With some failed films, it’s easy to identify the main problem—bad timing, a miscast actor, a weak script—but with others, diagnosing what went wrong requires a more holistic approach. Nearly everyone involved in the flop romantic comedy Just Tell Me What You Want is highly proficient, from director Sidney Lumet to leading man Alan King, and the film is impeccable from a technical perspective. Plus, it’s not as if Jay Presson Allen’s script, adapted from her own novel, is a complete disaster; although the jokes don’t land and the tone is all over the place, the character work is strong. And while it’s always easy to blame the failure of an Ali MacGraw movie on MacGraw, one of the least skilled actors ever to achieve above-the-title stardom, it wasn’t impossible for gifted directors to pull serviceable work out of her, as Lumet occasionally does here.
So the problem with Just Tell Me What You Want is simply everything about the movie. It’s a comedy that isn’t funny, a romance about self-absorbed people whose love lives don’t engender empathy, and a narrative mishmash blending boardroom intrigue, showbiz satire, and other elements into an overarching storyline far too meager to support the extra weight of thematic heaviosity. However because Just Tell Me What You Want is made so well, it’s a bad film that looks and feels very much like a good film.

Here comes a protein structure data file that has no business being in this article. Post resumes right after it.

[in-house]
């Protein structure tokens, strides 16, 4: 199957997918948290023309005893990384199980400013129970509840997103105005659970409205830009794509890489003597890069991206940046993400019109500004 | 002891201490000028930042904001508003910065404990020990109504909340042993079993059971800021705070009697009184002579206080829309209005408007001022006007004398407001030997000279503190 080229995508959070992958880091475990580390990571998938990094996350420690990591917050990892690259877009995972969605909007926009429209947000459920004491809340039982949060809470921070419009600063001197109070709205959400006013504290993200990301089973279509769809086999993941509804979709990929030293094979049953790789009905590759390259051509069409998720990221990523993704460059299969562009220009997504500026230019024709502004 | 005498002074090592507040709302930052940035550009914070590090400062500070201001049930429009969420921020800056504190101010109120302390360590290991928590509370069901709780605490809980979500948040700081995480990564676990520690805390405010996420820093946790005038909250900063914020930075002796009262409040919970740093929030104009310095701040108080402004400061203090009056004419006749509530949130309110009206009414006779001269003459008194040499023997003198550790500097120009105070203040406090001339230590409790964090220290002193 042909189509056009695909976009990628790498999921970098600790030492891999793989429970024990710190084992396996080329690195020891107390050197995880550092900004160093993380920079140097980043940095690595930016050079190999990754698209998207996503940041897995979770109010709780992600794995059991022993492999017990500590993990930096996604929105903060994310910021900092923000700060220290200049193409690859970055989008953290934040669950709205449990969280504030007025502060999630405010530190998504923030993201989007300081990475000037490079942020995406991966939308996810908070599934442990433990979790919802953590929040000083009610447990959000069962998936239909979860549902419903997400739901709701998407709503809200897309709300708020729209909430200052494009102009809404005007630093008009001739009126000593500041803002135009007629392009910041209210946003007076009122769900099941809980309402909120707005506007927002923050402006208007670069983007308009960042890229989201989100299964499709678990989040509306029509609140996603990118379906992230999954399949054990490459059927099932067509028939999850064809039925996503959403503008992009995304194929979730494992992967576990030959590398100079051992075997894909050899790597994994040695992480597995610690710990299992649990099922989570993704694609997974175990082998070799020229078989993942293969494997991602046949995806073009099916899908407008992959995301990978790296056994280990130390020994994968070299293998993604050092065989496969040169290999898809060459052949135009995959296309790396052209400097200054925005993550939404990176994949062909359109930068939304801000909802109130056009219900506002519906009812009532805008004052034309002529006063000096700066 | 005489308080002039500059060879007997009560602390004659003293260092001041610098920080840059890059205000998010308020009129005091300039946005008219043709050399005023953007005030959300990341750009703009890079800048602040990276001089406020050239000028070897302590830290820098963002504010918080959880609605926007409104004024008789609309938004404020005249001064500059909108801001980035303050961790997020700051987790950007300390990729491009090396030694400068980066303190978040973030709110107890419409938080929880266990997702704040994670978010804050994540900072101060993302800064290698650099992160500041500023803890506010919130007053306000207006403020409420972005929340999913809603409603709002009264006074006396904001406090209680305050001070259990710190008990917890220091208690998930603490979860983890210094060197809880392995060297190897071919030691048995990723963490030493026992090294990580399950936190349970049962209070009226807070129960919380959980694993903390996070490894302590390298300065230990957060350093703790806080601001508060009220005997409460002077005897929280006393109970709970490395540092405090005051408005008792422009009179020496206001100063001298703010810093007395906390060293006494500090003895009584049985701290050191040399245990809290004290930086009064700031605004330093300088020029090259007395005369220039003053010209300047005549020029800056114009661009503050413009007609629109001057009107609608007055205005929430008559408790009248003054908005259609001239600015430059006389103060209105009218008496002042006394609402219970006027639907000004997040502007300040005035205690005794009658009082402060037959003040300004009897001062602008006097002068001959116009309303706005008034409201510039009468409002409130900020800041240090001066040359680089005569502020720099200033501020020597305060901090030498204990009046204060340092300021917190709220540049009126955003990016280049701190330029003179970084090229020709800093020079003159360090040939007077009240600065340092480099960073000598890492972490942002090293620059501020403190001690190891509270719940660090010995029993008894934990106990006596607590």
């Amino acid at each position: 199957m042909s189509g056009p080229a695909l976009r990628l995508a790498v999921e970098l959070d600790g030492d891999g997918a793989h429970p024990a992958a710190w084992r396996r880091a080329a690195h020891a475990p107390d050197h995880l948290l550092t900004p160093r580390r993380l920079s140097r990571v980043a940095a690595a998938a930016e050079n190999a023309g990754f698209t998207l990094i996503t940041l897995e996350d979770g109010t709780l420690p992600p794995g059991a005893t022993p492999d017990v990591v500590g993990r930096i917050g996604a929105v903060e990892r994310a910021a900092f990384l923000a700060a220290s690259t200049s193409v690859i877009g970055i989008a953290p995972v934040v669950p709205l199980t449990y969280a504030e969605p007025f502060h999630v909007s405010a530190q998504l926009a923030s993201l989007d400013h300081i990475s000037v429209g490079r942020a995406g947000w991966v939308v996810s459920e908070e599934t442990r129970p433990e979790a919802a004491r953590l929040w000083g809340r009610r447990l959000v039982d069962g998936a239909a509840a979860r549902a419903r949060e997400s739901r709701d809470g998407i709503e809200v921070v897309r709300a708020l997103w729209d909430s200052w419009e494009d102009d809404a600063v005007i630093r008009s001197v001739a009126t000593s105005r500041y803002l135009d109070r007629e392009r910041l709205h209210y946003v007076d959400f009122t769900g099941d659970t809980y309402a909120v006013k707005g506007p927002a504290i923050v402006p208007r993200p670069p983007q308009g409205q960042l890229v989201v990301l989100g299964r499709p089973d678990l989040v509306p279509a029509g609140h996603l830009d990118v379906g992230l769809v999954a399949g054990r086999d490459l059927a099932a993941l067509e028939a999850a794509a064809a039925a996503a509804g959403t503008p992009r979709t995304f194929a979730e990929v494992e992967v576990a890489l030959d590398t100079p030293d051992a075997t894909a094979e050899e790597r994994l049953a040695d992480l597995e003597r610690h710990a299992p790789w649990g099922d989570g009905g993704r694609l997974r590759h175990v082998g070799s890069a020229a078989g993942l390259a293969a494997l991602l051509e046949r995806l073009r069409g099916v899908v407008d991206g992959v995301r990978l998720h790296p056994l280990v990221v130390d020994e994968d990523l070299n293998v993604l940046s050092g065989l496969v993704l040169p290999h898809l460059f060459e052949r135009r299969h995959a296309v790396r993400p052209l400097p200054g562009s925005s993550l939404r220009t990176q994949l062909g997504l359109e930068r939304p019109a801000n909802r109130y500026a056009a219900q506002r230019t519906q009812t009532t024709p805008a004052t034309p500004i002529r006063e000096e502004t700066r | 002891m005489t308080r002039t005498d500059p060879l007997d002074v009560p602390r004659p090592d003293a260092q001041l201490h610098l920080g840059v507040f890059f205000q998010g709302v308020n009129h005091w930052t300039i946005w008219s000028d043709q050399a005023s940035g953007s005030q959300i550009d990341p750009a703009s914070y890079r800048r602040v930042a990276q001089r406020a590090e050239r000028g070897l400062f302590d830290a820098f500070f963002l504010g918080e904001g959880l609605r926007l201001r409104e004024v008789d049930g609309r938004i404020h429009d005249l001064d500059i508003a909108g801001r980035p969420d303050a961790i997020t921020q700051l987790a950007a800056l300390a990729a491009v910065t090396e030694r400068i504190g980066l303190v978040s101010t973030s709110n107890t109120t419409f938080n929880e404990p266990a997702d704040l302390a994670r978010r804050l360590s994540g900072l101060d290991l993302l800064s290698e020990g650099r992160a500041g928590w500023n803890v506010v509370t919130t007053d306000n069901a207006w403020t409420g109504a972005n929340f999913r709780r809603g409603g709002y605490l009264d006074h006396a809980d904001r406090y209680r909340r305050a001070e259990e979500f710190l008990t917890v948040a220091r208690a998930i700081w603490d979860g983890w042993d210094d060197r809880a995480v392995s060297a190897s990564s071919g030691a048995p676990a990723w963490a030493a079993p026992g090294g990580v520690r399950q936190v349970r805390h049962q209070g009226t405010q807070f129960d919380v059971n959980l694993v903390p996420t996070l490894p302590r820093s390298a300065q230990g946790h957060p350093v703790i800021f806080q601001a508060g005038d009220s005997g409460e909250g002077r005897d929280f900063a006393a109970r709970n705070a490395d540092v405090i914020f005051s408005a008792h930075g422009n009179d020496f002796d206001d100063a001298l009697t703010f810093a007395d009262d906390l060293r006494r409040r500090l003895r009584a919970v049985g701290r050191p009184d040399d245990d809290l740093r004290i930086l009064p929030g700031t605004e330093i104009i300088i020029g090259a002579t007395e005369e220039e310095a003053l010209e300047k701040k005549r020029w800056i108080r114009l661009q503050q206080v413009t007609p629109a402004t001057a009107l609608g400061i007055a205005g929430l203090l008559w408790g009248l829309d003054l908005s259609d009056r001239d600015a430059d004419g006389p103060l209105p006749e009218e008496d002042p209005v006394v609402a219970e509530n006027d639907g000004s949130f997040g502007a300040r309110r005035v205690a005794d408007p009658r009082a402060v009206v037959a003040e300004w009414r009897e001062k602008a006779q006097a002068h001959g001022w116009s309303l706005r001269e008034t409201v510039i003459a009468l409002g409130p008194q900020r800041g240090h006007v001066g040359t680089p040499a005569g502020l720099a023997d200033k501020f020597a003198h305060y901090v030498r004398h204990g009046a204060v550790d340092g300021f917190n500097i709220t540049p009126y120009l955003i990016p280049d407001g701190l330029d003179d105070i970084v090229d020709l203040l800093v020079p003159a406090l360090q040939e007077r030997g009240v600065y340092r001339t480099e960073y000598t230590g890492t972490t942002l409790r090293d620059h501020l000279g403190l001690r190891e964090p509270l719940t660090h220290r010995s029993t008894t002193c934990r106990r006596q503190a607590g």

The main plot involves the on-again/off-again romance between super-rich businessman Max Hershel (King) and his mistress, TV producer “Bones” Burton (MacGraw). How much of a prick is Max? He put his alcoholic wife into an institution, he yells at his employees, he makes degrading sexual remarks to every young woman he encounters, and he casually drops the c-word when denigrating ladies who anger him. He’s also a ruthless businessman, planning to buy a movie studio just so he can liquidate assets and pave over the studio’s physical plant. “Bones” isn’t any more appealing. A cynical careerist who uses her relationship with Max for financial gain, she casually embarks on an affair with a young writer (Peter Weller), perhaps because she’s aware that Max regularly dallies with other women. And when circumstances inevitably drive “Bones” and Max apart, he exacts cruel revenge by seizing all her financial assets, suggesting she was essentially a whore living off his largesse, despite her Emmy-winning stature in the TV industry.
Viewed in the broadest strokes, Just Tell Me What You Want is thoroughly distasteful—but closer inspection reveals attributes. King gives a terrifically committed performance, and MacGraw is livelier than usual, though still quite stilted. Supporting players Weller, Myrna Loy (in her last screen appearance), and Kennan Wynn are wonderful. And every so often, a truthful insight emerges through the dense fog of Allen’s pretentious dialogue. Whether you’re willing to tolerate the movie’s shortcomings might depend on your ability to endure Max spewing this kind of vitriol: “I wouldn’t call that bitch a taxi to take her to hell!” Romantic comedy? Not so much. Acidic character study? Closer to the mark.
Just Tell Me What You Want: FUNKY